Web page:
This is an archived article that was published on sltrib.com in 2013, and information in the article may be outdated. It is provided only for personal research purposes and may not be reprinted.
Another barrier to equality fell this week, and the world didn't stop spinning.
This week Jason Collins, an NBA center with 12 years in the pros (and twin brother of former Utah Jazz player Jarron Collins), announced in the pages of Sports Illustrated that he is gay.
The news was historic. Collins is the first active player in a major men's professional American sports league to acknowledge his homosexuality. Part of its significance, though, is the number of qualifiers necessary in that previous sentence.
Retired pros have come out in the past, notably former Jazz player John Amaechi. So have women athletes, in individual sports (such as tennis legend Martina Navratilova) and team sports (such as soon-to-be WNBA rookie Brittney Griner). So have players in so-called "second-tier" sports (for example, U.S. soccer player Robbie Rogers, who announced in February that he was gay and that he was quitting the game).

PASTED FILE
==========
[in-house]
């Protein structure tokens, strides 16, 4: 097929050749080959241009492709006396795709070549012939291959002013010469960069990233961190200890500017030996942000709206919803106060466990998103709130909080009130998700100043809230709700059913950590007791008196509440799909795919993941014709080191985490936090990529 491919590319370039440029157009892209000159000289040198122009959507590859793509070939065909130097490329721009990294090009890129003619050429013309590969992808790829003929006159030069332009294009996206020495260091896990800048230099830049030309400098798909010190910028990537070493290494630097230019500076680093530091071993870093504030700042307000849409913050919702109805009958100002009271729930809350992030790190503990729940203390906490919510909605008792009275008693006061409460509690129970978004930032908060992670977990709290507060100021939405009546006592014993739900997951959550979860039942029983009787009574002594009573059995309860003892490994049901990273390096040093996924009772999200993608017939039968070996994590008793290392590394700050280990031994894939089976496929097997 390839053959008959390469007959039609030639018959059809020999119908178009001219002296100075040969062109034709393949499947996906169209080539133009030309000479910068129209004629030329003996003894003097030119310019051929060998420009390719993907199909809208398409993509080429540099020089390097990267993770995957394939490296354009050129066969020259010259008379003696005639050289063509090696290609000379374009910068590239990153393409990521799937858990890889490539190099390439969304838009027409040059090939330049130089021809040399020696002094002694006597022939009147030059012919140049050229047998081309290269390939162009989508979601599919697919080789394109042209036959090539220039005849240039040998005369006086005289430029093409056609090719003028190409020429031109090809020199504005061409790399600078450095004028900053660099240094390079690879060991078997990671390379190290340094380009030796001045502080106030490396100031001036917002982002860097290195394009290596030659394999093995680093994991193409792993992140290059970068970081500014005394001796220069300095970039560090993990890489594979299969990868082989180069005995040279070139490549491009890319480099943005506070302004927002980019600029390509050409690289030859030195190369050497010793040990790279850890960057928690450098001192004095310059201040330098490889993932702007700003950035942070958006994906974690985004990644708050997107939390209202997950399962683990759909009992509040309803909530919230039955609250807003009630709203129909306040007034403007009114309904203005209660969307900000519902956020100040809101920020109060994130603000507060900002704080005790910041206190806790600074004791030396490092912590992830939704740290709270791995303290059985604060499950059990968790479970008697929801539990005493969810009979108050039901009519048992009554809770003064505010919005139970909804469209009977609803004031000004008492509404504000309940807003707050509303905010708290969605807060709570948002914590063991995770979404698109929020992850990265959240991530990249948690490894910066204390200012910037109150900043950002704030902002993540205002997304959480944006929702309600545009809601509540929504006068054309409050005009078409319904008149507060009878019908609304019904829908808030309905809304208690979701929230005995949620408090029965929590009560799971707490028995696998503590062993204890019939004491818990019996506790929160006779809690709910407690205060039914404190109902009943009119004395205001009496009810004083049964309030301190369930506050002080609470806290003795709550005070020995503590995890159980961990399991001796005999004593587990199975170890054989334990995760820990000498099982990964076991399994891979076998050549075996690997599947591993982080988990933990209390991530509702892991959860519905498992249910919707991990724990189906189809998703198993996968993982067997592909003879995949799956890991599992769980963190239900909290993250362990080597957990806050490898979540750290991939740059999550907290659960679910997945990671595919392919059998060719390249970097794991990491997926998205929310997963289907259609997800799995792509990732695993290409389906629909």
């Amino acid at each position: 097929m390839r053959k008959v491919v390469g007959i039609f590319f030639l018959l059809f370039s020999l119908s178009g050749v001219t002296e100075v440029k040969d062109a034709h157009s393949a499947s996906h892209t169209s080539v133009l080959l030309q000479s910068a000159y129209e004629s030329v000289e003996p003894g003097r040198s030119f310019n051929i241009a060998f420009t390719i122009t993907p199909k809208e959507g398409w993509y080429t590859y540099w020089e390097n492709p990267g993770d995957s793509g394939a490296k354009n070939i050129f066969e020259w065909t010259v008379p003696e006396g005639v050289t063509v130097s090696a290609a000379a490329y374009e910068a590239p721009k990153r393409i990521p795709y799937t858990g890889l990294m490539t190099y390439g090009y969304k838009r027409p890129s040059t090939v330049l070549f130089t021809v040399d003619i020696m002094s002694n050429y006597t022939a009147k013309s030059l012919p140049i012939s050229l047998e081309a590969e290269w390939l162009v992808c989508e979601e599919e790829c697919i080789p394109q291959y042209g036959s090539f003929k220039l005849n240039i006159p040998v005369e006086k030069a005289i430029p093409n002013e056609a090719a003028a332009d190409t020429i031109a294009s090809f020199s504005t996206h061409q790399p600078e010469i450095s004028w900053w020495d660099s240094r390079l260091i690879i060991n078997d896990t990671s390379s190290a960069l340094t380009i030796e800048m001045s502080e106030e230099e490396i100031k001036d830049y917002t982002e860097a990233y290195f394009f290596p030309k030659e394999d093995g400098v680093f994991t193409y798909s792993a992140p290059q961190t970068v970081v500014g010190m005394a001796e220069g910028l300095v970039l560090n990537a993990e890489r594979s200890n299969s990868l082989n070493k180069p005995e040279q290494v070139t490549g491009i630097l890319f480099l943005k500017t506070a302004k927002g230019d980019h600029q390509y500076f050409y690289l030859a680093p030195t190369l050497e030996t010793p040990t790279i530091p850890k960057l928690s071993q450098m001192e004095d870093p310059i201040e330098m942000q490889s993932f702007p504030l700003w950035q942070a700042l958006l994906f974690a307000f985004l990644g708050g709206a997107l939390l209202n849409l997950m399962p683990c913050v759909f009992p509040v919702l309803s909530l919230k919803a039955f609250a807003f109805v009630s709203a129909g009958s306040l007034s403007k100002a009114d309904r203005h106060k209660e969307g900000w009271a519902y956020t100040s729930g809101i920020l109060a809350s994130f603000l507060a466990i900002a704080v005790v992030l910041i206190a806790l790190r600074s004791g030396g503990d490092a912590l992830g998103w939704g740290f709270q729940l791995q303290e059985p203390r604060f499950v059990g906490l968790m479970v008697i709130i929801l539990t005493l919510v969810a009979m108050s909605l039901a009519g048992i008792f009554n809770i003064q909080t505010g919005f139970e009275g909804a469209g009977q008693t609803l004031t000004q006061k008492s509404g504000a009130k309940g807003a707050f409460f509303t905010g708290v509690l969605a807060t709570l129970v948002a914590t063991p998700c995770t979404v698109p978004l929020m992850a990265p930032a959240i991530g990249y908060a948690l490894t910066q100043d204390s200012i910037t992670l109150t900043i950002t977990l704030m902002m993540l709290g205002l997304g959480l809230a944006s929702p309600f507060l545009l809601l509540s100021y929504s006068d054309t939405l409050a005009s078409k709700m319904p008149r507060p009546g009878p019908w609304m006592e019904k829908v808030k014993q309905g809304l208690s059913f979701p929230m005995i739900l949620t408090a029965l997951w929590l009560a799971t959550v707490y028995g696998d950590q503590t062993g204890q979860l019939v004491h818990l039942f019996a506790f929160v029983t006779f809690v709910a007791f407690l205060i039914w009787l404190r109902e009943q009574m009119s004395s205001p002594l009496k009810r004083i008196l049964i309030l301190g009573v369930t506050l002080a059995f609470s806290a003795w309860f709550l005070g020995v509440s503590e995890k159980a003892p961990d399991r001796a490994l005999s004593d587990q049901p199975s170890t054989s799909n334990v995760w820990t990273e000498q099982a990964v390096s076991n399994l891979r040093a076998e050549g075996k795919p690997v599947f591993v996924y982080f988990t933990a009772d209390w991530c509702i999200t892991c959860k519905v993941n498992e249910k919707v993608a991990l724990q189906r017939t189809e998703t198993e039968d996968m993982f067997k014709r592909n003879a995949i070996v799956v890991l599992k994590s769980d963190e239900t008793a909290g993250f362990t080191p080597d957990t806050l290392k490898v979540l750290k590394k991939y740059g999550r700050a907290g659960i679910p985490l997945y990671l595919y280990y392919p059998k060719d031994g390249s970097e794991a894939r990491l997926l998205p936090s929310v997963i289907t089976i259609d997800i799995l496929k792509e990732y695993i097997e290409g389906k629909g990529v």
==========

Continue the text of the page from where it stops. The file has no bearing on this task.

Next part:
The more dependent clauses one has to put in a "first so-and-so to do such-and-such" sentence, the more progress society makes as a whole.
Collins' announcement was met largely with praise and good feelings. There were a few exceptions, such as ESPN beat reporter Chris Broussard (who identifies himself as Christian) saying on-air that being gay is "walking in open rebellion to God and to Jesus Christ."
But the world continued to spin, without hellfire and damnation striking us all. Just as it didn't strike when President Barack Obama repealed the U.S. military's "Don't Ask, Don't Tell" policy. And it didn't strike in the nine U.S. states and the District of Columbia where same-sex marriage is legal.
One reaction to Collins' announcement was that some people went looking for other fields where the closets should be flung open. Maria Puente, writing on USAToday.com, suggested movie stars should be the next group to step forward.
It's arguably a tougher challenge for actors, because a star's persona is part of his or her appeal in performance. Actors get it in their heads that audiences will question the authenticity of a character, say, seducing Jennifer Lawrence if they know the actor would rather be kissing Bradley Cooper.
By the way, nobody complains when a straight actor plays a gay character. No, those actors get awards, such as when Tom Hanks won an Oscar for "Philadelphia."
The landscape is changing, though, at least for TV actors. For example, nobody questions whether Neil Patrick Harris can convincingly play the womanizing Barney on TV's "How I Met Your Mother." Harris came out in 2006, and that news made barely a ripple.
It will take courage for a major A-list actor not some aging British character actor, but a full-fledged action star who can open a $200 million movie to announce that he's gay. But it will happen sooner or later. When it does, there will be some focused media attention, and the world will continue to spin.